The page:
Maryland Department of the Environment orders Constellation Energy to immediately cease work at wind farm.

From the Industrial Wind Action Group

March 24, 2010 in The Republican(Garrett County Maryland)

Work began in earnest this past week in clearing forest land near Eagle Rock just south of Deer Park for the erection of over two dozen 400-plus-foot wind turbines, the first to be erected in Garrett County.

The project calls for the placement of 28 turbines along that section of Backbone Mountain, with an additional 17 in the Roth Rock area of the same mountain ridge, just south of Red House.

Startled residents in the Eagle Rock area, some located within just 15 or 20 feet of the project, used words such as “shocked” and “horrified” when they were awakened by the sound of chainsaws, trucks, dozers, and massive excavating machines felling thousands of trees adjacent to their properties. Several acres of forestland timber were leveled within a matter of a few days.

The project, however, came to an abrupt halt Tuesday after one of the residents – who happens to be a contractor -suggested that the work was being done in a manner that was not in compliance with state environmental law.

“I don’t think they counted on someone living up there who knows all about such things as excavation and building permits,” said Eric Robison, who recently constructed his own new home close to the site.

Evidently Robison’s concerns were legitimate, as the Maryland Department of the Environment (MDE) ordered Constellation Energy and the contractor, All Construction Inc., Mt. Storm, W.Va., to immediately cease any further grading or disturbance activities, take corrective action to eliminate the discharge of sediment-laden water, and submit to the Garrett Soil Conservation District a revised erosion and sediment control plan to address the current plan’s sediment control deficiencies.

More specifically, according to MDE information office spokesperson Jay Apperson, a super silt fence was not properly installed at least eight inches below the ground surface, and consequently sediment laden water was flowing under and around the fence.

In addition, he said, the volume of water flow on the site appears to be much greater than the controls required by the current erosion and sediment control plan can effectively handle to prevent significant sediment flow off site.

Melisa and Justin Carrico, who reside directly across the street from the site where a high-voltage substation is to be constructed for the wind farm, contacted the Garrett County commissioners, requesting that they come out to the site to observe what was taking place. The commissioners declined the invitation, but agreed to meet with the Carricos at the courthouse Tuesday morning.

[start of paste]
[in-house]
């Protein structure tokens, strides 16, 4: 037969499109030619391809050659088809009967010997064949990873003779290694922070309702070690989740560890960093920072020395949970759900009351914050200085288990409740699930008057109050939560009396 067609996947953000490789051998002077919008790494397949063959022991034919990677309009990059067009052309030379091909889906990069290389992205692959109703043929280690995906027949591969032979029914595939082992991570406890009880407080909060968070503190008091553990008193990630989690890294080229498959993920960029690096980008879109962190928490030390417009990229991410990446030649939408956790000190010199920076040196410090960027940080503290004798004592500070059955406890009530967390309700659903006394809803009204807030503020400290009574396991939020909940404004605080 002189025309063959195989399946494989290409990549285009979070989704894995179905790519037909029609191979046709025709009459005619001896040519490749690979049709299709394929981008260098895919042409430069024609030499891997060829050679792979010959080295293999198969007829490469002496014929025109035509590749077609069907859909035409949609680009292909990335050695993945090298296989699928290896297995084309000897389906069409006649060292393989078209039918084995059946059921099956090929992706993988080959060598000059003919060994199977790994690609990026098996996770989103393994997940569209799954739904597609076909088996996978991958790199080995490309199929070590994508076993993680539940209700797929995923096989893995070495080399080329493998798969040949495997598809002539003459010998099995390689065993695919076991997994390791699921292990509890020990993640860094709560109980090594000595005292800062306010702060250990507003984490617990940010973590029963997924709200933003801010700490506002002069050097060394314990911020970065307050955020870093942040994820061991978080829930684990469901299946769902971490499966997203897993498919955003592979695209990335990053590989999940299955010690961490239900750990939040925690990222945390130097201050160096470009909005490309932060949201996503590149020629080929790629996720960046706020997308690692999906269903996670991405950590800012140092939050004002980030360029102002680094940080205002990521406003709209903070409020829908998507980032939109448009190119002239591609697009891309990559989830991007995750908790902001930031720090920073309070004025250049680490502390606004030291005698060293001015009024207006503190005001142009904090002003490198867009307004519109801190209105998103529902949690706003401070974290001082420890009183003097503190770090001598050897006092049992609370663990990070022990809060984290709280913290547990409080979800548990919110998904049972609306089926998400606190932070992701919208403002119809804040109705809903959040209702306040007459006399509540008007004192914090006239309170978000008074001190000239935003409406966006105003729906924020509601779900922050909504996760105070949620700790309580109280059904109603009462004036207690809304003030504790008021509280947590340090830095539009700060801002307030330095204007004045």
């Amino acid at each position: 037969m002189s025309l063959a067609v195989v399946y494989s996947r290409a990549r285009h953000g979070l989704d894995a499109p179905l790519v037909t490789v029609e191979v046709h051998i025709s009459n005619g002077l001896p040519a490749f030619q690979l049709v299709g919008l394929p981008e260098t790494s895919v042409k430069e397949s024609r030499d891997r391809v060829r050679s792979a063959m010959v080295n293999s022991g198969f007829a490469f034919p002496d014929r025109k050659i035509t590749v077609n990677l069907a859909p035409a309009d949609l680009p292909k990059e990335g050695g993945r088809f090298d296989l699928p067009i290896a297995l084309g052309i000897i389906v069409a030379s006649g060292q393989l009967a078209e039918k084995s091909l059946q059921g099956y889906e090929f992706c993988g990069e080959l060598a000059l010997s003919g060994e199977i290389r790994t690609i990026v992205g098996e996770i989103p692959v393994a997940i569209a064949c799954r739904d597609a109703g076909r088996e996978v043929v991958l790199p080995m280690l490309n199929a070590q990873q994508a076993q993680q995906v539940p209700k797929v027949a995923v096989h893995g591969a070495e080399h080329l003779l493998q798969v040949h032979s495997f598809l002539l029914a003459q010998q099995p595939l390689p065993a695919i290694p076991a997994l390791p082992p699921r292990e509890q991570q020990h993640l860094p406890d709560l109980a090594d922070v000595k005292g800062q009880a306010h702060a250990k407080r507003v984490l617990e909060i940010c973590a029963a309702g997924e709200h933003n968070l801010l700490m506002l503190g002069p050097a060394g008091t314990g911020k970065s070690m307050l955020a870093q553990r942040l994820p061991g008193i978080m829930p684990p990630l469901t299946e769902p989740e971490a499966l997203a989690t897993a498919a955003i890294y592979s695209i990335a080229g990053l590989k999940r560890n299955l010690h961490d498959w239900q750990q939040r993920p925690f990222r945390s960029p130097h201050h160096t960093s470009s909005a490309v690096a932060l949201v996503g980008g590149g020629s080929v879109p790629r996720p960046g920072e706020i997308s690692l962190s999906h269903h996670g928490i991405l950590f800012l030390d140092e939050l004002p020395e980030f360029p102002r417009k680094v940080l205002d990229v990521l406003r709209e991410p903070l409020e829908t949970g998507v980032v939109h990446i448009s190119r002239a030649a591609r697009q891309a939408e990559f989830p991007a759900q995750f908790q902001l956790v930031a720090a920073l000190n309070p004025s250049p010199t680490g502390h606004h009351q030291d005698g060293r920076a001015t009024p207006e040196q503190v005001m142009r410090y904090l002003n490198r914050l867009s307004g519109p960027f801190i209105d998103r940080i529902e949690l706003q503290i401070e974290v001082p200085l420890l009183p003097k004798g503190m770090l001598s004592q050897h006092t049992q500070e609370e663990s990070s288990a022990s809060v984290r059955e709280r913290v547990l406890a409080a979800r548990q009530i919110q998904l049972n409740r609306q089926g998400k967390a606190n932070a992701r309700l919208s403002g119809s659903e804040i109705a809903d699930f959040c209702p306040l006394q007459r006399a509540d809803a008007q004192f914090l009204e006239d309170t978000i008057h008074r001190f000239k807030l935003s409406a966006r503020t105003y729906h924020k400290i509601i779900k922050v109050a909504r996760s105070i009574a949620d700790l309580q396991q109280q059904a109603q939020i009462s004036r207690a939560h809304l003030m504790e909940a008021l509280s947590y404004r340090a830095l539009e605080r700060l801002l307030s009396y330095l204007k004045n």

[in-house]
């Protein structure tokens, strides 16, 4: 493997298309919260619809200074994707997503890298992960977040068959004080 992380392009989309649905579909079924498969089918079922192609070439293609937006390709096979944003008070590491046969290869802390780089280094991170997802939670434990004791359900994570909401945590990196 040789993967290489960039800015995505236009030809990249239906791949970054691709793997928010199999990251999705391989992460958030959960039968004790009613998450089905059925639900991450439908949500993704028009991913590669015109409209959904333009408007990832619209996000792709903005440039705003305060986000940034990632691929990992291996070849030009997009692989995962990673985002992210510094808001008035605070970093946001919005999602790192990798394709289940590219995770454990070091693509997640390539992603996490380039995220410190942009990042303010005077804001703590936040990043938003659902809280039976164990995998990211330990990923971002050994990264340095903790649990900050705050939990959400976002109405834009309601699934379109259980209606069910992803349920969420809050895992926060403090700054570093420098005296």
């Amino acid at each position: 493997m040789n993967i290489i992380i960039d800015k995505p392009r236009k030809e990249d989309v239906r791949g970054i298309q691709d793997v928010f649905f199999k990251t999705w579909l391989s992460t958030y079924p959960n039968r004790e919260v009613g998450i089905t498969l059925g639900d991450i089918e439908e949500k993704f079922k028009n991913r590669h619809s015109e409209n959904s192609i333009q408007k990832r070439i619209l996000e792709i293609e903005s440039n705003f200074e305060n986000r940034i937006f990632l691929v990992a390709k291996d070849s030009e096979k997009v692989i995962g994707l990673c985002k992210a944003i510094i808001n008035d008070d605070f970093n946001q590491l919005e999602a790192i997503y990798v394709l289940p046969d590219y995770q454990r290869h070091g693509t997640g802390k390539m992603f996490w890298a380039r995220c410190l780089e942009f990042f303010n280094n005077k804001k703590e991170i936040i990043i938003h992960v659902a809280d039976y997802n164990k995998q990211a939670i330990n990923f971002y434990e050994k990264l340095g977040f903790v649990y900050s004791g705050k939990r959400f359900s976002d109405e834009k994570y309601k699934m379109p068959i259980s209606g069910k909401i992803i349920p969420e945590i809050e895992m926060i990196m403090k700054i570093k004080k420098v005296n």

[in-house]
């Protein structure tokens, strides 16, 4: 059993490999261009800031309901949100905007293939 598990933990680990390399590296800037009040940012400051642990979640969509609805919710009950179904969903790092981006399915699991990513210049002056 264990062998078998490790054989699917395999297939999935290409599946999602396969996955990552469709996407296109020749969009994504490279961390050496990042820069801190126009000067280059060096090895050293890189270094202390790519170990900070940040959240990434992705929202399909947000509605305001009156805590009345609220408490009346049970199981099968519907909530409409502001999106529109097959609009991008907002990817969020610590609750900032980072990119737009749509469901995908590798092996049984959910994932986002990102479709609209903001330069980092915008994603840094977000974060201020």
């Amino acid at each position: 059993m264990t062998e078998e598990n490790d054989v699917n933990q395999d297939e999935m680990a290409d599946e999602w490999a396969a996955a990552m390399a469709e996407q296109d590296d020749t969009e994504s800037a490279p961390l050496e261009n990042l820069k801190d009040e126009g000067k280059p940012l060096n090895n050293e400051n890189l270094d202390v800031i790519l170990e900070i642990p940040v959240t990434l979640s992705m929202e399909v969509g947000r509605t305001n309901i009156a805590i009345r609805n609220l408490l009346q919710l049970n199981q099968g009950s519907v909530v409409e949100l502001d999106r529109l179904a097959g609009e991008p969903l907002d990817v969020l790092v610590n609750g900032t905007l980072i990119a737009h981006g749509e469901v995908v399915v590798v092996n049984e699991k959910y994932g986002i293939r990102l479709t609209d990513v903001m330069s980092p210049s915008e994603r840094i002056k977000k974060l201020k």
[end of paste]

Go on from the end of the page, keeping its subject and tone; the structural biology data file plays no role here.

Among those present besides the Carricos were Commissioners Ernie Gregg and Fred Holliday, county administrator Monty Pagenhardt, and Robison, a neighbor of the Carricos.

“I feel as though I have lost all faith in the government to protect me,” Melisa Carrico told the commissioners in a prepared statement. “To know that what happened to me will happen to many other families, neighborhoods, and environments in Garrett County is absolutely unacceptable.”

She criticized the commissioners, saying that what is happening to her and her neighbors is an “act of destroying my safety, my environment, my property, and my community.”

“Yet you act as though you had no idea, and that you are sorry for about being part of a county government that obviously doesn’t protect its citizens,” she said.

Robison estimated the value of his new house to be at least $400,000, but acknowledged that this figure is now greatly diminished because of the project.

“Numerous groups have suggested many times that safety precautions, as well as environmentally sound practices, be implemented,” Carrico continued. “It is evident that we, the citizens of this county, were not protected. On every occasion nothing was done. You had seven years to stand up and protect us. That is your job.”

Justin Carrico said that among the reasons they purchased their house, valued at nearly $200,000, where it is was because of its quiet, pristine location, and the beauty of the forests.

“It’s certainly not quiet anymore,” he said, “and the forest right across the road, where I enjoy turkey hunting, has been leveled.”

Concern was also expressed about the damage to Eagle Rock Road, with Robison saying that it is literally being destroyed by the heavy equipment.